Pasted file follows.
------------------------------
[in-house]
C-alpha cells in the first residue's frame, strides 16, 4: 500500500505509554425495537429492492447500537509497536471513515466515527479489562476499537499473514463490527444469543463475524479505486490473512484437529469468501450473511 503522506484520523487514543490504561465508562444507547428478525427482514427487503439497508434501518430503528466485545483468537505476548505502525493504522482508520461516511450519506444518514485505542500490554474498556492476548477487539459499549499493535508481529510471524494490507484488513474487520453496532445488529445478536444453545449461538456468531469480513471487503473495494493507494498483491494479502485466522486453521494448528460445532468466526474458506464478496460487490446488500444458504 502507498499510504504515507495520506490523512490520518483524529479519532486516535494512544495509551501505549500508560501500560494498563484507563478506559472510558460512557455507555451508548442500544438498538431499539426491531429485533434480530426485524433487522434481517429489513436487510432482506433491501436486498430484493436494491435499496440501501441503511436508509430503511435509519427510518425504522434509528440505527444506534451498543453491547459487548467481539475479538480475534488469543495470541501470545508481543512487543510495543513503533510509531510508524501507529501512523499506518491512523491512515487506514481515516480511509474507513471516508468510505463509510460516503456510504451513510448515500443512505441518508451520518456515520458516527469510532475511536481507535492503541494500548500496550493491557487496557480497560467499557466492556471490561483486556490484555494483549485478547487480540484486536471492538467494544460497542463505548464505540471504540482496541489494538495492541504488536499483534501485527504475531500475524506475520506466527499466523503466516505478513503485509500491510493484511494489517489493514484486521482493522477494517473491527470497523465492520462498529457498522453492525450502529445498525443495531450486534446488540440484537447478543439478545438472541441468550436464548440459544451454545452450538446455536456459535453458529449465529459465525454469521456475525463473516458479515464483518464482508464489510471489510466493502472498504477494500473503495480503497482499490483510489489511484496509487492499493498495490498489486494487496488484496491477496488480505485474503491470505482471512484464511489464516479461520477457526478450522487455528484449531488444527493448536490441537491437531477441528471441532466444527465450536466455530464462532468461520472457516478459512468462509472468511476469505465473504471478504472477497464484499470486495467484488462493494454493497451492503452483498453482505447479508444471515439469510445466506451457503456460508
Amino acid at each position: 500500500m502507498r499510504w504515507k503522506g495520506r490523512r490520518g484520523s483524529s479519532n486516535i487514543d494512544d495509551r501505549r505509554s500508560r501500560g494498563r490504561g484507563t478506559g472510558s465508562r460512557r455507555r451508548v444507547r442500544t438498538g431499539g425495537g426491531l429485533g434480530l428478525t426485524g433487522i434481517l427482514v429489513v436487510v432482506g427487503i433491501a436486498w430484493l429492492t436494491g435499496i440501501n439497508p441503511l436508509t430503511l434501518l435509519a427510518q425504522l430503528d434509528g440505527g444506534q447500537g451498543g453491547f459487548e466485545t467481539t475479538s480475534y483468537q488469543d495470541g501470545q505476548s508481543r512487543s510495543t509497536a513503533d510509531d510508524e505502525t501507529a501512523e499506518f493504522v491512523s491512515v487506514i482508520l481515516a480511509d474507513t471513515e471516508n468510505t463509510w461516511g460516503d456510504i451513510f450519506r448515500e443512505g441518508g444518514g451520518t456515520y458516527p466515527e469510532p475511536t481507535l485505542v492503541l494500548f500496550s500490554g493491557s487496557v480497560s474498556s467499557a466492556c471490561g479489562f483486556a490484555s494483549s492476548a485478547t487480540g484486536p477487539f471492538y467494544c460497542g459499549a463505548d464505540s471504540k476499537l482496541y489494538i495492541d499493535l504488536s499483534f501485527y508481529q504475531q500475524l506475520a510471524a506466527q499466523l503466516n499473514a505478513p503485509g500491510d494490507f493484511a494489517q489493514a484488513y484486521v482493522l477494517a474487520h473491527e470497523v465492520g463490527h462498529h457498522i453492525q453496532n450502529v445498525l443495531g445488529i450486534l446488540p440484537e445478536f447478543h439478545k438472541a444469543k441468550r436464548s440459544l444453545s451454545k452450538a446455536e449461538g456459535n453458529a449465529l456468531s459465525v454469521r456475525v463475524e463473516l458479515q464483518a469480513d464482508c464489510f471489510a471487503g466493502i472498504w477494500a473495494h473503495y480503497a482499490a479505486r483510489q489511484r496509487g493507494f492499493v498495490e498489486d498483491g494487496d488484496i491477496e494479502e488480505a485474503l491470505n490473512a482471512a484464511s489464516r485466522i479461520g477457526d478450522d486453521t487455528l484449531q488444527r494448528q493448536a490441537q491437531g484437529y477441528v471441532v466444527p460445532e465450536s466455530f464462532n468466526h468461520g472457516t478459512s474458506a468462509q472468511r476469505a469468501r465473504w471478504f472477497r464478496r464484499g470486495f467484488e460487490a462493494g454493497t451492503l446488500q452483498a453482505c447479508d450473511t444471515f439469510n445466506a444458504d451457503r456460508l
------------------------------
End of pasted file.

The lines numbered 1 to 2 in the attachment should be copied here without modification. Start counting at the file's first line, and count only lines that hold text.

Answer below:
[in-house]
C-alpha cells in the first residue's frame, strides 16, 4: 500500500505509554425495537429492492447500537509497536471513515466515527479489562476499537499473514463490527444469543463475524479505486490473512484437529469468501450473511 503522506484520523487514543490504561465508562444507547428478525427482514427487503439497508434501518430503528466485545483468537505476548505502525493504522482508520461516511450519506444518514485505542500490554474498556492476548477487539459499549499493535508481529510471524494490507484488513474487520453496532445488529445478536444453545449461538456468531469480513471487503473495494493507494498483491494479502485466522486453521494448528460445532468466526474458506464478496460487490446488500444458504 502507498499510504504515507495520506490523512490520518483524529479519532486516535494512544495509551501505549500508560501500560494498563484507563478506559472510558460512557455507555451508548442500544438498538431499539426491531429485533434480530426485524433487522434481517429489513436487510432482506433491501436486498430484493436494491435499496440501501441503511436508509430503511435509519427510518425504522434509528440505527444506534451498543453491547459487548467481539475479538480475534488469543495470541501470545508481543512487543510495543513503533510509531510508524501507529501512523499506518491512523491512515487506514481515516480511509474507513471516508468510505463509510460516503456510504451513510448515500443512505441518508451520518456515520458516527469510532475511536481507535492503541494500548500496550493491557487496557480497560467499557466492556471490561483486556490484555494483549485478547487480540484486536471492538467494544460497542463505548464505540471504540482496541489494538495492541504488536499483534501485527504475531500475524506475520506466527499466523503466516505478513503485509500491510493484511494489517489493514484486521482493522477494517473491527470497523465492520462498529457498522453492525450502529445498525443495531450486534446488540440484537447478543439478545438472541441468550436464548440459544451454545452450538446455536456459535453458529449465529459465525454469521456475525463473516458479515464483518464482508464489510471489510466493502472498504477494500473503495480503497482499490483510489489511484496509487492499493498495490498489486494487496488484496491477496488480505485474503491470505482471512484464511489464516479461520477457526478450522487455528484449531488444527493448536490441537491437531477441528471441532466444527465450536466455530464462532468461520472457516478459512468462509472468511476469505465473504471478504472477497464484499470486495467484488462493494454493497451492503452483498453482505447479508444471515439469510445466506451457503456460508